Andrew Bynum had one of the most disappointing career arcs in recent NBA memory.
Now, at 30, the former NBA lottery pick looking to resuscitate his career four years after playing his last game in the league.
The Athletic’s Shams Charania reported that Bynum has hired an agent and is scheduling team workouts prior to training camps.
Andrew Bynum shows goods in workout video
Later Sunday, basketball trainer Chris Johnson posted a workout video on Instagram of Bynum in the gym.
“Project i (sic) had to keep under wraps,” the post reads. “2 time NBA Champion Andrew Bynum is back and ready to make his return to the NBA.”
Taken 10th overall in the 2005 NBA draft, Bynum entered the league as an athletic 7-footer straight out of high school. He started at center for the Los Angeles Lakers on their 2009 and 2010 championship teams.
Clashes with Kobe, knee injury
A knee injury cost him the entire 2012-13 season in Philadelphia. When he returned to the NBA with the Cleveland Cavaliers the next season, his averages dropped from 18.7 points and 11.8 rebounds his All-Star season to 8.7 points and 3.5 rebounds in 2013-14. He was out of the league at the end of the season at 26 years old.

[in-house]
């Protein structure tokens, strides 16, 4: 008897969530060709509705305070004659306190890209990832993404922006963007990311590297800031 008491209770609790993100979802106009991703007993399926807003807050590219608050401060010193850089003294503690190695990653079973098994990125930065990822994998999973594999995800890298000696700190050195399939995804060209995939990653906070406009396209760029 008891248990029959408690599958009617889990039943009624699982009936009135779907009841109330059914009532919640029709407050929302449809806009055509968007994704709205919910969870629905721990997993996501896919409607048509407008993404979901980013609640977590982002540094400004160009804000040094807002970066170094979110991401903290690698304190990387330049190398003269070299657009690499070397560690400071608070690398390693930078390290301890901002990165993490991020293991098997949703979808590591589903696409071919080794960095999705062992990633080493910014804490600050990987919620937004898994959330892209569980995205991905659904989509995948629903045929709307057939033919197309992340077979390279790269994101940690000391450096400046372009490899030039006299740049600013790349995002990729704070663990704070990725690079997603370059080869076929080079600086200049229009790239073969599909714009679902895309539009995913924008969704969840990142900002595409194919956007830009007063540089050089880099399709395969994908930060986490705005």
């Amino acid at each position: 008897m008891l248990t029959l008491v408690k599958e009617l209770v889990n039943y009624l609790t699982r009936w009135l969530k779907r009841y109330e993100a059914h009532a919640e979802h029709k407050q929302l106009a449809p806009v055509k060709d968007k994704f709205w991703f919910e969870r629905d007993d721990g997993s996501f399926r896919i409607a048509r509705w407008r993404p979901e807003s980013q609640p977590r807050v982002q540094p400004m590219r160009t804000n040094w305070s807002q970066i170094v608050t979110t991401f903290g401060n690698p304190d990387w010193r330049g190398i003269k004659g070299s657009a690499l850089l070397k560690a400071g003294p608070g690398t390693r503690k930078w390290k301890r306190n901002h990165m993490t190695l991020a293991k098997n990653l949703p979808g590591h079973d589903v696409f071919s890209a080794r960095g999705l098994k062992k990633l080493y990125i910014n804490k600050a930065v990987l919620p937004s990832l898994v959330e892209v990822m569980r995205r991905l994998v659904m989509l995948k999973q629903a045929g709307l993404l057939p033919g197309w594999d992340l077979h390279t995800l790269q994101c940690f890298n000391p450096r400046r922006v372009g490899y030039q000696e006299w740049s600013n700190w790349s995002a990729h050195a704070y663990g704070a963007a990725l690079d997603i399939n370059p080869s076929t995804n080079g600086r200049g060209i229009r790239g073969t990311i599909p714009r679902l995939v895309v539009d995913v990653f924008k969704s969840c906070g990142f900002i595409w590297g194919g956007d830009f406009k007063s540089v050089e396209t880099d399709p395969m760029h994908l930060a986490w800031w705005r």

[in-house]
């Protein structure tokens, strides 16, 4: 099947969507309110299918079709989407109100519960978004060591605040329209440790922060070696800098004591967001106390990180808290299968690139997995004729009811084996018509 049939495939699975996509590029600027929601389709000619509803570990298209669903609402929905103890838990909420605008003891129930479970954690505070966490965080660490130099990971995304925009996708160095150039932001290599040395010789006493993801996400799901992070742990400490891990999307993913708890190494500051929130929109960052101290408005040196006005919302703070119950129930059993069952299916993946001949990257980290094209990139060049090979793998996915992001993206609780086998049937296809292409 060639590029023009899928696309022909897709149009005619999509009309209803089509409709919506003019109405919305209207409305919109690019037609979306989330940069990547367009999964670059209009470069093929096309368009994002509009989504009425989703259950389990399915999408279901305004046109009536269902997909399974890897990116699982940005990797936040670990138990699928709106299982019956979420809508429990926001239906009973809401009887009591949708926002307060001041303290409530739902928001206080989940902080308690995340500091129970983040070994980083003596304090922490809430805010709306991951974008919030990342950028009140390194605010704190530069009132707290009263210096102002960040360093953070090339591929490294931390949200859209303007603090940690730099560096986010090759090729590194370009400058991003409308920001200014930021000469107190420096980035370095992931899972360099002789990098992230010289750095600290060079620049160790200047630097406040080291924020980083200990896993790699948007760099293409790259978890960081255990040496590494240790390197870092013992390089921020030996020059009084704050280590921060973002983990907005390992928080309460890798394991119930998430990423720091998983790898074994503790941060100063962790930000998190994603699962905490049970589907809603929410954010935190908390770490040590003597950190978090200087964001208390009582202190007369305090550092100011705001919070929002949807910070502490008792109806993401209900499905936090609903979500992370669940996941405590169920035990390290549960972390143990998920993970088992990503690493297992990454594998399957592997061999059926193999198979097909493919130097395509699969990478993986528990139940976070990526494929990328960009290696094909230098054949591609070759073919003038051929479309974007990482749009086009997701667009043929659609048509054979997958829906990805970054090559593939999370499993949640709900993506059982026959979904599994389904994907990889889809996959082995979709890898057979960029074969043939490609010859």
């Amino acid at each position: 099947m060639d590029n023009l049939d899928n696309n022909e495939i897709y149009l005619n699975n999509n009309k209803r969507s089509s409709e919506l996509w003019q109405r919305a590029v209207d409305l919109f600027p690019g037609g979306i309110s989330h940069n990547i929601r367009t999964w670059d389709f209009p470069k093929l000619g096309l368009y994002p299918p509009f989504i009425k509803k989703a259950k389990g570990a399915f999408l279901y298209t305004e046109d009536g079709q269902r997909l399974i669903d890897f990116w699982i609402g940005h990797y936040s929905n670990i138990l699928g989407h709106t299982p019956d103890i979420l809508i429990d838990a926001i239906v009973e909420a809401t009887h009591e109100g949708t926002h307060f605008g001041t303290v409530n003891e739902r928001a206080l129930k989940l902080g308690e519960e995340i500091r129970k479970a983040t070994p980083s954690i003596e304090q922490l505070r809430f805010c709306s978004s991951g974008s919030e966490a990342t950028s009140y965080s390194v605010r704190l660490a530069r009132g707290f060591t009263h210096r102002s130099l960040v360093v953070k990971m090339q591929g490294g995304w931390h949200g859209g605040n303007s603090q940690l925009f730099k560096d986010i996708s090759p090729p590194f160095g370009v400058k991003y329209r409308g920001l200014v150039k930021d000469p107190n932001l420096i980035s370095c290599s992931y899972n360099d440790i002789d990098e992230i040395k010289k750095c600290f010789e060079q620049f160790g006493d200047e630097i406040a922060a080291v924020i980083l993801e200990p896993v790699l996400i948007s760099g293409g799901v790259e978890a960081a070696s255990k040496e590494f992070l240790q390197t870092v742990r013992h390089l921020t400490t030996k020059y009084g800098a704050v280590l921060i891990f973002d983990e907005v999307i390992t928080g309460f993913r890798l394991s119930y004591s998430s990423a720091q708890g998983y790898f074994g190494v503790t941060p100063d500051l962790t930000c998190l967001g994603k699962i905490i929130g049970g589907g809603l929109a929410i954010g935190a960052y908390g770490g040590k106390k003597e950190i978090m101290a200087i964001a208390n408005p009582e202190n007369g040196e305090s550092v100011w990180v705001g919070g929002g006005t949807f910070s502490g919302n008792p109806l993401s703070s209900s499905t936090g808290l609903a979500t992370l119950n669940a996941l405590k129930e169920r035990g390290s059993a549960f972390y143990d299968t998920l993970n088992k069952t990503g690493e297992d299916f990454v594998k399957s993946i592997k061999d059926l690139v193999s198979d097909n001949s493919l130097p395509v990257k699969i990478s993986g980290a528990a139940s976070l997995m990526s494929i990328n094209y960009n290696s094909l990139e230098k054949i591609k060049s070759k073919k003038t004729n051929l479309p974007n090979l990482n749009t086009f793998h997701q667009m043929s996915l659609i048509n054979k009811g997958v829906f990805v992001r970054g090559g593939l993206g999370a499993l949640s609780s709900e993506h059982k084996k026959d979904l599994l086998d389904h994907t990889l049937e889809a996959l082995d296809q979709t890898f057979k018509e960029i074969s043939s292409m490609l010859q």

In addition to lingering knee problems, questions about his maturity and motivation have plagued him throughout his career. Before sitting out 2012-13, Bynum admitted that he further injured his left knee bowling while going through rehab.
Bynum’s game not the best fit for modern NBA
A traditional back-to-the-basket big man, Bynum’s game isn’t a good fit for the modern NBA, even without his history of knee injuries and maturity questions. He’s hit one 3-pointer in nine NBA attempts. The training video posted Sunday shows him running the floor for wide open dunks and posting up a guy a foot shorter than him, not exactly a mix-tape that will have scouts drooling.
But he’s still relatively young and still a 7-footer with talent. If he can convince teams that he’s healthy and motivated enough, there’s likely a role for him on an NBA bench somewhere.
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